The Irish High Court recently approved as an acceptable form of ‘substituted service’ the service of a summons by Facebook. This appears to be the first time an Irish court has permitted service by social media.
‘Substituted service’ is an exception to the general requirement that personal service of pleadings be effected. The Court may make an order for ‘substituted service’ where a plaintiff can show that they were unable to effect personal service on a party to proceedings.
Though prior to this decision, the potential forms of substituted service were not exhaustive, registered post was by far the most common method, while the Court rules also envisaged service by notice or advertisement. The non-exhaustive nature of these rules has given the Court the flexibility to develop them in line with the ever growing phenomenon of social media.
Upon a recent application for substituted service, which was reported on 4 June 2012, Mr Justice Peart permitted the service of a court summons by way of social media. Specifically, service was permitted via private email on the social networking site Facebook.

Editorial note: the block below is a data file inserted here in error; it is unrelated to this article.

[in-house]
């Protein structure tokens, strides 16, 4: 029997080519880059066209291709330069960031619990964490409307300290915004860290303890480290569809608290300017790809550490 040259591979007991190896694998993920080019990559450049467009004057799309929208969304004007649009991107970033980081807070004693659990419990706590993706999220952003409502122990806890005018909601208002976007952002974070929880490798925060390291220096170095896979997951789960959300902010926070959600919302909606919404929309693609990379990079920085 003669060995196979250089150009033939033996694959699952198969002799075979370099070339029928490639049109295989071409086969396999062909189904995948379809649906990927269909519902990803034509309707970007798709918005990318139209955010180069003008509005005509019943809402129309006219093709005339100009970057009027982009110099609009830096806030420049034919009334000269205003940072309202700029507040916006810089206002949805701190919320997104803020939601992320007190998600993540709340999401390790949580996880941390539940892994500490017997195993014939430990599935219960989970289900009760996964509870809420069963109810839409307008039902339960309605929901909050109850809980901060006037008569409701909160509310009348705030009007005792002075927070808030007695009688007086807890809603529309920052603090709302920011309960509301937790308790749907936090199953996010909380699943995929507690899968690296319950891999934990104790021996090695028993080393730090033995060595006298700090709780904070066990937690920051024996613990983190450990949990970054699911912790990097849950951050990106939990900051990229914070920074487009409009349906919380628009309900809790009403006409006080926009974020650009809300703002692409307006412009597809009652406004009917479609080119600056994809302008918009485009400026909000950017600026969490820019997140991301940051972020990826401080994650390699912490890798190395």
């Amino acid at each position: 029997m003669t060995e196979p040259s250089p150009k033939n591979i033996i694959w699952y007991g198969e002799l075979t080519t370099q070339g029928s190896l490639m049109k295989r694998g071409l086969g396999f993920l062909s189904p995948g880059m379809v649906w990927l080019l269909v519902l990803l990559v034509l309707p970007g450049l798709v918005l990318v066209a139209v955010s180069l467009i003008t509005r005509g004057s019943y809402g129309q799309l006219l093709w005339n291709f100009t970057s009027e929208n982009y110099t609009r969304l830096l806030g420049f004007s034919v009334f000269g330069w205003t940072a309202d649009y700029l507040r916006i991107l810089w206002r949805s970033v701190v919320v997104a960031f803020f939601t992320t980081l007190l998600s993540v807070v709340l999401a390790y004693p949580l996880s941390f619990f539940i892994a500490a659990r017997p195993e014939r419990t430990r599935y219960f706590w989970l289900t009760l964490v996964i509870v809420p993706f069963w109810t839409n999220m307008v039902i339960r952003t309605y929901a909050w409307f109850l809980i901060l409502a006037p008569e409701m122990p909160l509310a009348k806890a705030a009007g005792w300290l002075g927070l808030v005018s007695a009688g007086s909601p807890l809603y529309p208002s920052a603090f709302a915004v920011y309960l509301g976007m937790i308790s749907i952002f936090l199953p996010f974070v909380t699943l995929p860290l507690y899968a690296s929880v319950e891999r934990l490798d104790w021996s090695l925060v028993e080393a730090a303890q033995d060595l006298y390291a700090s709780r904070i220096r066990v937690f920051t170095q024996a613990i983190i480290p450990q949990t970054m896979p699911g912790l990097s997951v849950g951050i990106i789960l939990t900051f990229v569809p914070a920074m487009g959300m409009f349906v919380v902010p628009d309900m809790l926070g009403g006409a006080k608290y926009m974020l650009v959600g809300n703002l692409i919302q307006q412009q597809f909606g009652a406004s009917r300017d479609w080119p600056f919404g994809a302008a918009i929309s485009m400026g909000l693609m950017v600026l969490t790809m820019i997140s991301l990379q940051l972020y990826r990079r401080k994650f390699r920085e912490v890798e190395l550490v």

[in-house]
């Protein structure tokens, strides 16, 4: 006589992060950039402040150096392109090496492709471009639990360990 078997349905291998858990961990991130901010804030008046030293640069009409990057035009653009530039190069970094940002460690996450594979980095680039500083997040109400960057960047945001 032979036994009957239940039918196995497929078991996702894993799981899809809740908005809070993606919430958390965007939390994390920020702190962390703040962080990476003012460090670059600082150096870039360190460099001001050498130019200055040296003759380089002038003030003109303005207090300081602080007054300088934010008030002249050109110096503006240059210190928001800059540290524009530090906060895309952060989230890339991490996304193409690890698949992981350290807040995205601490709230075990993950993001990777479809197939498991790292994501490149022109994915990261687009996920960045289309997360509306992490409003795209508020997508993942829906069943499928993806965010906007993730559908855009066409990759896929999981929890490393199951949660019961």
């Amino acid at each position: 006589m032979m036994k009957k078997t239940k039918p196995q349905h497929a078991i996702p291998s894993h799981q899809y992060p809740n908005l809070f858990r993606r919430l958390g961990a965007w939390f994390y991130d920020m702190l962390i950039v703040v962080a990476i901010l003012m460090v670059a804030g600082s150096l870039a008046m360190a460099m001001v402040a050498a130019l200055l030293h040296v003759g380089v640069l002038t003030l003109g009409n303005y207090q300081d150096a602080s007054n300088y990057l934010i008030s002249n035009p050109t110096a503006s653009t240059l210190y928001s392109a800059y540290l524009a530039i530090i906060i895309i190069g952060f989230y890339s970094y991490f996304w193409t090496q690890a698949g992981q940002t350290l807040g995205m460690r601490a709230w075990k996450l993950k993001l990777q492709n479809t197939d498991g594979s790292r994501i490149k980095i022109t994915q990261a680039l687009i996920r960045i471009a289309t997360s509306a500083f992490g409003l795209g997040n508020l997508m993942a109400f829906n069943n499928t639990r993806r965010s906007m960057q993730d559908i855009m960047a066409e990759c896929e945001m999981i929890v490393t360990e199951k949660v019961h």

In making the ruling, Mr Justice Peart was satisfied that the defendant was an active Facebook user and that use of the conventional serving methods would prove ineffective as the home address, telephone number and email address of the defendant, who was living outside Ireland, were all unknown.
Despite the existence of similar case law in other jurisdictions including the UK, Australia and New Zealand, this is the first case of this nature within Ireland and is an area which will undoubtedly be developed further in the future.